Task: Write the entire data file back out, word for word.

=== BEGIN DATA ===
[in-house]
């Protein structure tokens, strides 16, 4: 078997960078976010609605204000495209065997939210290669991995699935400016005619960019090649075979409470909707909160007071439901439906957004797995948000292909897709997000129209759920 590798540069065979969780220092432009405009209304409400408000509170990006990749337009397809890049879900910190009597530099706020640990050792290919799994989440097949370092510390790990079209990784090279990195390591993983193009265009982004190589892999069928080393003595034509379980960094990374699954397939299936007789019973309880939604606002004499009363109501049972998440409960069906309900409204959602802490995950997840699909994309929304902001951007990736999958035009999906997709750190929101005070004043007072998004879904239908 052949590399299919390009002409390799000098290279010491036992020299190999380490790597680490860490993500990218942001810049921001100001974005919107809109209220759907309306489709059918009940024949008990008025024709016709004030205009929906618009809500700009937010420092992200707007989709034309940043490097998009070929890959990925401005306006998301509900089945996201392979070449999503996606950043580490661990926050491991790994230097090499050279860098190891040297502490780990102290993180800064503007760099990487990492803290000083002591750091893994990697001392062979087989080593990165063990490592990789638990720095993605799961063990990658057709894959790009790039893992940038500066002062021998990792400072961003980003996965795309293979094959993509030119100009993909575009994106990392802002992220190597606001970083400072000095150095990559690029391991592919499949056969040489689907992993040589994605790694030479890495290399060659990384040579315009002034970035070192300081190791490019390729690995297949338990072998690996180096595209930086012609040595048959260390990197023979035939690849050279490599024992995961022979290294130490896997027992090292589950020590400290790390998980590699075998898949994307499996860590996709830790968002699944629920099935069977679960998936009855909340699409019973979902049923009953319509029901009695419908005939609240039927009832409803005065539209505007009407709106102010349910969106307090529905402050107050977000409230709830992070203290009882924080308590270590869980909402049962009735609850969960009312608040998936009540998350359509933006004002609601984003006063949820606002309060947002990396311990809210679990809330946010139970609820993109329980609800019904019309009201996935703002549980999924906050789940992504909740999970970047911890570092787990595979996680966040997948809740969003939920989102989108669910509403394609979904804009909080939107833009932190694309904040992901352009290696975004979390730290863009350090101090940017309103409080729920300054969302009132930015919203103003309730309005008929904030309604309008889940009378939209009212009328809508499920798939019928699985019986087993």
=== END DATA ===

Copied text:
[in-house]
């Protein structure tokens, strides 16, 4: 078997960078976010609605204000495209065997939210290669991995699935400016005619960019090649075979409470909707909160007071439901439906957004797995948000292909897709997000129209759920 590798540069065979969780220092432009405009209304409400408000509170990006990749337009397809890049879900910190009597530099706020640990050792290919799994989440097949370092510390790990079209990784090279990195390591993983193009265009982004190589892999069928080393003595034509379980960094990374699954397939299936007789019973309880939604606002004499009363109501049972998440409960069906309900409204959602802490995950997840699909994309929304902001951007990736999958035009999906997709750190929101005070004043007072998004879904239908 052949590399299919390009002409390799000098290279010491036992020299190999380490790597680490860490993500990218942001810049921001100001974005919107809109209220759907309306489709059918009940024949008990008025024709016709004030205009929906618009809500700009937010420092992200707007989709034309940043490097998009070929890959990925401005306006998301509900089945996201392979070449999503996606950043580490661990926050491991790994230097090499050279860098190891040297502490780990102290993180800064503007760099990487990492803290000083002591750091893994990697001392062979087989080593990165063990490592990789638990720095993605799961063990990658057709894959790009790039893992940038500066002062021998990792400072961003980003996965795309293979094959993509030119100009993909575009994106990392802002992220190597606001970083400072000095150095990559690029391991592919499949056969040489689907992993040589994605790694030479890495290399060659990384040579315009002034970035070192300081190791490019390729690995297949338990072998690996180096595209930086012609040595048959260390990197023979035939690849050279490599024992995961022979290294130490896997027992090292589950020590400290790390998980590699075998898949994307499996860590996709830790968002699944629920099935069977679960998936009855909340699409019973979902049923009953319509029901009695419908005939609240039927009832409803005065539209505007009407709106102010349910969106307090529905402050107050977000409230709830992070203290009882924080308590270590869980909402049962009735609850969960009312608040998936009540998350359509933006004002609601984003006063949820606002309060947002990396311990809210679990809330946010139970609820993109329980609800019904019309009201996935703002549980999924906050789940992504909740999970970047911890570092787990595979996680966040997948809740969003939920989102989108669910509403394609979904804009909080939107833009932190694309904040992901352009290696975004979390730290863009350090101090940017309103409080729920300054969302009132930015919203103003309730309005008929904030309604309008889940009378939209009212009328809508499920798939019928699985019986087993």